When you spend time with people who are in the last months and weeks of their life you notice that they gain a unique perspective on life. That which is marginal and unimportant drops away, and two things come into a sharp focus, the spiritual and their closest relationships.
Recently I saw a documentary about an Indian Christian man who survived the attacks on the World Trade Centre. He was trapped with around twenty people in a stairwell in of one of the burning towers. As the group realised that their chances of escape were minimal, people began to ring those closest to them. Parents, spouses, and children were called in order to say goodbye as the spectre of death brought that which is most important in life into perspective.
As the group began to hear the tower begin to lose its structural integrity, the man addressed the other twenty people. In his thick accent he told them that as they were seconds from death, and that if any of them wanted him to pray for them to know Jesus that he was ready. Without exception everyone asked him to pray that they would make their peace with God. As they stood on the precipice between life and death what was most important was crystal clear.
One day as you face your own death, things will also become crystal clear for you.
On your deathbed you will not wish that you spent more time playing computer games.
On your deathbed you will not wish that you had a cooler car.
On your deathbed you will not wish that you had spent more time travelling.
On your deathbed you will not wish that you had downloaded more music.
On your death you will not wish that you had watched more DVD series.
On your deathbed you will not wish that you had spent more time in front of the computer.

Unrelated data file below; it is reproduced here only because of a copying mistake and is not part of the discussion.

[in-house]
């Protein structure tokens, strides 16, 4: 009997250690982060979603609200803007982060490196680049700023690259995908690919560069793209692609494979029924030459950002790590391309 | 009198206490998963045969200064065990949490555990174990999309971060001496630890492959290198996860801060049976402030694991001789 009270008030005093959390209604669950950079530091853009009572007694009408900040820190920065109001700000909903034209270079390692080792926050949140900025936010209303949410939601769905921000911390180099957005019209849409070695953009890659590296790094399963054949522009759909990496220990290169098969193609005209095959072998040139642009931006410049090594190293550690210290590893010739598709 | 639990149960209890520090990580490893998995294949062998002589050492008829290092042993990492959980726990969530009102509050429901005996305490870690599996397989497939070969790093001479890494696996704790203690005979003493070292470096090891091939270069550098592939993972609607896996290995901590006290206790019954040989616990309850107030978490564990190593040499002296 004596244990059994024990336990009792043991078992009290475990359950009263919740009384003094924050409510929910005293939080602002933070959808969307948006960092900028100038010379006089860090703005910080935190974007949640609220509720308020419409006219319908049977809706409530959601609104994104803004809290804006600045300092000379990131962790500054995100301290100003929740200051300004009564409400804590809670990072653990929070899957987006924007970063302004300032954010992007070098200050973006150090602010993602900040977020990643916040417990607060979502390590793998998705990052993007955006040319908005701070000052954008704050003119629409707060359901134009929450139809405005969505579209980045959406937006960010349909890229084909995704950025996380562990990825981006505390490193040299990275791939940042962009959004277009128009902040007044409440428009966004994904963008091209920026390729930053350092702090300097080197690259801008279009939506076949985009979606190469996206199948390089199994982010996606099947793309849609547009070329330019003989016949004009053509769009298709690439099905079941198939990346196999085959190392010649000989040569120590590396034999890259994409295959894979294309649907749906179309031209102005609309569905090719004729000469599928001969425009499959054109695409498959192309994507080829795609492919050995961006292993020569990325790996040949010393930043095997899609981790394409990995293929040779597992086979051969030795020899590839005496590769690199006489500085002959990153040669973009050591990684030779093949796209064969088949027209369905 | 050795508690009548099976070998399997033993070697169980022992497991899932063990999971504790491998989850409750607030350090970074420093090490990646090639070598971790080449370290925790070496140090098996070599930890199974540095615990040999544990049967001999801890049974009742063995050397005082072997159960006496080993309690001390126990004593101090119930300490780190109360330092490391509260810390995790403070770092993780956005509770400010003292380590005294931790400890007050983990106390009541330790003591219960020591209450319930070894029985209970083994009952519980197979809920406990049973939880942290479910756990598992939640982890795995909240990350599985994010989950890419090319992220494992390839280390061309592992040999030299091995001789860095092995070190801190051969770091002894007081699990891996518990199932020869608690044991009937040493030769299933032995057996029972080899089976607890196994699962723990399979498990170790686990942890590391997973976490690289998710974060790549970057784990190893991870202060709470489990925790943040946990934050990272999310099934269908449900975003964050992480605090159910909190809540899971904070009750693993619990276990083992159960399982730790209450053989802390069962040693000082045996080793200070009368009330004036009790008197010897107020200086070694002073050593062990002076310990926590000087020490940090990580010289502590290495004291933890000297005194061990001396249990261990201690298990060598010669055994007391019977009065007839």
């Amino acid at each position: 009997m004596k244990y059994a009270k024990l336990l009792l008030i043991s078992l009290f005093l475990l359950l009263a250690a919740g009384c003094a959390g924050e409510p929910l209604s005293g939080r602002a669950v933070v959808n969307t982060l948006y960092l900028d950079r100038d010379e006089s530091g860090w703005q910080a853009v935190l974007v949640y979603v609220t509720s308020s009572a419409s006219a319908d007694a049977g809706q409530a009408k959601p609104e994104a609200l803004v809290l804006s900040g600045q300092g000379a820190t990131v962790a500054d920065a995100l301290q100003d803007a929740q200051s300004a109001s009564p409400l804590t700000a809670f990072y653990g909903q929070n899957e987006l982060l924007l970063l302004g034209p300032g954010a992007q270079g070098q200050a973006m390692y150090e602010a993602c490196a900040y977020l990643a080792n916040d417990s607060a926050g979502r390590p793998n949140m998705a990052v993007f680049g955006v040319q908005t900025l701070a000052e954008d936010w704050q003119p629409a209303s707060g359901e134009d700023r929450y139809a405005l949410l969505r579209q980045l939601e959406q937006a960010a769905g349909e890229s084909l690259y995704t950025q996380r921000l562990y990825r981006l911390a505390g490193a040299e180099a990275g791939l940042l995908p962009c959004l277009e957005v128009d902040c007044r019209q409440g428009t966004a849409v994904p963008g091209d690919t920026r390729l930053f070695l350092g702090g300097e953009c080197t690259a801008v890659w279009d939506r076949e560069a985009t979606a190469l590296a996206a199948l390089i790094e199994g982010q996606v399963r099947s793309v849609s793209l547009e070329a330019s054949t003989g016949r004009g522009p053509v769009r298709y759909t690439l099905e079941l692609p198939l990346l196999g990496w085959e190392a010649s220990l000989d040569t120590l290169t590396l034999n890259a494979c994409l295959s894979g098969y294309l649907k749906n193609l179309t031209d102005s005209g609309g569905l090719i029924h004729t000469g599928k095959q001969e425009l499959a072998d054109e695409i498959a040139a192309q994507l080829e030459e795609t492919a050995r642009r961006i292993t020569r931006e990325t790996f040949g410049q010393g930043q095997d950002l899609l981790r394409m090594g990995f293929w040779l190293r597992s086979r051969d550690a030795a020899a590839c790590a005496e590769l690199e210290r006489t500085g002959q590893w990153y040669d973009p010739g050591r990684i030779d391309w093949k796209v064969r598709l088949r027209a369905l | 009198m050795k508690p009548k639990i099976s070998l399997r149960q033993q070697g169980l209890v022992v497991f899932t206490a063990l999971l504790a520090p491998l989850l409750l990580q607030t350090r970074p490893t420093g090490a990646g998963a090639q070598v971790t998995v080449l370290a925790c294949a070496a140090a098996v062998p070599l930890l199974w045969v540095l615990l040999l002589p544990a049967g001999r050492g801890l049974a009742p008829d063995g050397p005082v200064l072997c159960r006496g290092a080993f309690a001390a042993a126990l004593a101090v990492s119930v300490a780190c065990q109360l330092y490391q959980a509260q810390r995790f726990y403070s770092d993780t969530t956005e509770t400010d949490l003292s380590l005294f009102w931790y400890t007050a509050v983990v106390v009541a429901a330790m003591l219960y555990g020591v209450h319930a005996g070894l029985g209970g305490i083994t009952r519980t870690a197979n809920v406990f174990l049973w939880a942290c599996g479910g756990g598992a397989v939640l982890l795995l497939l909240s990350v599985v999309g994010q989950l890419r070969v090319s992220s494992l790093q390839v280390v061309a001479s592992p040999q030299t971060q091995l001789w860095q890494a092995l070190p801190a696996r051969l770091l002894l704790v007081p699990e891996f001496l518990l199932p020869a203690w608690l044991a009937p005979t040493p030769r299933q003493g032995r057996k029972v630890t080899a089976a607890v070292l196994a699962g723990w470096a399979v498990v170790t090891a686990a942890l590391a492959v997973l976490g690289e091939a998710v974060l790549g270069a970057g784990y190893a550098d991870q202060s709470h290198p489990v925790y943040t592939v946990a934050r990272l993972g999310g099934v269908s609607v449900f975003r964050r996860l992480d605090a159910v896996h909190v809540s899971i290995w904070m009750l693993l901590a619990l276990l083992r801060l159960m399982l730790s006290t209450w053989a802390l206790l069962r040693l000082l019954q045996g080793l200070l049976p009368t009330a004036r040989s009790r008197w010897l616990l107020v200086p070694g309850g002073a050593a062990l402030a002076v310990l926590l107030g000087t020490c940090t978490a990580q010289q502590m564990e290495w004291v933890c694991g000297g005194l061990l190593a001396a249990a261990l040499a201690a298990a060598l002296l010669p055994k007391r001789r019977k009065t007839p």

On you deathbed you will think of God, eternity, your family and those you are in covenantal relationship with. Why not learn from those who are close to death, those with the clearest view and change your focus, to look at your life differently? The great French novelist Marcel Proust once wrote,
“The real voyage of discovery consists not in seeking new landscapes, but in having new eyes.”
So why not give up trying to make your life work by seeking new landscapes, by trying to find meaning through consuming externals? The writer Stephen Covey has taught us to begin with the end in mind, so why not learn from those who are closest to death, those who have the clearest perspective and to now begin to give your life completely over to God?
Why not now begin to cultivate and commit to the life-long covenantal relationships that will enrich your life? After you finish reading this article why not turn off your computer, find a blank piece of paper and a pencil and write down five things that you need to do now in order to follow God and to build those covenantal relationships. When you do this you will have a fantastic foundation upon which to build a rewarding and meaningful life.